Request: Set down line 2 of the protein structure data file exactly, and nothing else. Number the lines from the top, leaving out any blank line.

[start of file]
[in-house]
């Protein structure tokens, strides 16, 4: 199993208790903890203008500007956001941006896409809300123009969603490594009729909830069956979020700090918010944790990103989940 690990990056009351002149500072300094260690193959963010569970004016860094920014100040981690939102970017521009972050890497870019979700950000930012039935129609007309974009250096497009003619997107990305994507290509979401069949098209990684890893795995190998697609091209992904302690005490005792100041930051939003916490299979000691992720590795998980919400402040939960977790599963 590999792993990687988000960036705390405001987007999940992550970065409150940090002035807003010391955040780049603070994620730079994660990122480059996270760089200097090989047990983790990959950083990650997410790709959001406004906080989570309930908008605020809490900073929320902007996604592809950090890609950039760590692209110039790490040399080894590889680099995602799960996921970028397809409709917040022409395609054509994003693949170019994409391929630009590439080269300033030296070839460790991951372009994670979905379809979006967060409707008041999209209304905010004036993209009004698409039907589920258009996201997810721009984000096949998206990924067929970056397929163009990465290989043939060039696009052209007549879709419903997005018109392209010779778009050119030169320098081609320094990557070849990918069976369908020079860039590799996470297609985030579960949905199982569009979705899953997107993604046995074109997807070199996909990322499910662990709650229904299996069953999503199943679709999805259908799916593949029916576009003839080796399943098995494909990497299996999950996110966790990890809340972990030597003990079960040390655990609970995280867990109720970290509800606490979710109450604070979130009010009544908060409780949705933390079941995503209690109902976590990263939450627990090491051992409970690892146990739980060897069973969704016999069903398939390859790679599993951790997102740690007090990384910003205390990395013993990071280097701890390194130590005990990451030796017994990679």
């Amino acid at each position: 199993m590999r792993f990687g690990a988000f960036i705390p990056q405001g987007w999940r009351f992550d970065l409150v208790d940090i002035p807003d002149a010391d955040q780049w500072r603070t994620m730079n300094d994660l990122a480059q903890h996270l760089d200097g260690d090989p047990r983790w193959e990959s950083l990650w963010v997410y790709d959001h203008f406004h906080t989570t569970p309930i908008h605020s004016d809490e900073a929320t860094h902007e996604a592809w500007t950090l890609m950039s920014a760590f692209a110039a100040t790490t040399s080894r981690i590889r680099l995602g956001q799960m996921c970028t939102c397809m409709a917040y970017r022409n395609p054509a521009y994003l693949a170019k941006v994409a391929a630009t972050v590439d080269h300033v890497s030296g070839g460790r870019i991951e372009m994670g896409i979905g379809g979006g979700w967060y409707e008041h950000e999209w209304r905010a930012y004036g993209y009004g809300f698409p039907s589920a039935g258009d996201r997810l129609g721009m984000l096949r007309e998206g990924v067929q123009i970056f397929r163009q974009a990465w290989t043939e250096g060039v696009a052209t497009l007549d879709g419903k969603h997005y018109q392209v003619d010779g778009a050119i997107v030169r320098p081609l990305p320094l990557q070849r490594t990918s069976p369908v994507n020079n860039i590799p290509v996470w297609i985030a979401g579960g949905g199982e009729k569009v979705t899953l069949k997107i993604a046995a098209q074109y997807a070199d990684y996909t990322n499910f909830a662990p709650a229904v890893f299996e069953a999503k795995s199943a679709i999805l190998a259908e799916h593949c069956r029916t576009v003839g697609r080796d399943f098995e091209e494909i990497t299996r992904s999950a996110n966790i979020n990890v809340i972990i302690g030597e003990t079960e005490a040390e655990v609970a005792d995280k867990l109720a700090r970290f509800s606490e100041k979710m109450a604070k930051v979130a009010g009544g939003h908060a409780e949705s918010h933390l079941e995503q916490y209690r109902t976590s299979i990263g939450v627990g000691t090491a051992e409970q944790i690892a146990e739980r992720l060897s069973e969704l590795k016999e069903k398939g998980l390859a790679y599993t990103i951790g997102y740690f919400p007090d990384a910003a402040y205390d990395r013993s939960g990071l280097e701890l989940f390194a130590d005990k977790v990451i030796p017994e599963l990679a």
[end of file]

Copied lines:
């Protein structure tokens, strides 16, 4: 199993208790903890203008500007956001941006896409809300123009969603490594009729909830069956979020700090918010944790990103989940 690990990056009351002149500072300094260690193959963010569970004016860094920014100040981690939102970017521009972050890497870019979700950000930012039935129609007309974009250096497009003619997107990305994507290509979401069949098209990684890893795995190998697609091209992904302690005490005792100041930051939003916490299979000691992720590795998980919400402040939960977790599963 590999792993990687988000960036705390405001987007999940992550970065409150940090002035807003010391955040780049603070994620730079994660990122480059996270760089200097090989047990983790990959950083990650997410790709959001406004906080989570309930908008605020809490900073929320902007996604592809950090890609950039760590692209110039790490040399080894590889680099995602799960996921970028397809409709917040022409395609054509994003693949170019994409391929630009590439080269300033030296070839460790991951372009994670979905379809979006967060409707008041999209209304905010004036993209009004698409039907589920258009996201997810721009984000096949998206990924067929970056397929163009990465290989043939060039696009052209007549879709419903997005018109392209010779778009050119030169320098081609320094990557070849990918069976369908020079860039590799996470297609985030579960949905199982569009979705899953997107993604046995074109997807070199996909990322499910662990709650229904299996069953999503199943679709999805259908799916593949029916576009003839080796399943098995494909990497299996999950996110966790990890809340972990030597003990079960040390655990609970995280867990109720970290509800606490979710109450604070979130009010009544908060409780949705933390079941995503209690109902976590990263939450627990090491051992409970690892146990739980060897069973969704016999069903398939390859790679599993951790997102740690007090990384910003205390990395013993990071280097701890390194130590005990990451030796017994990679």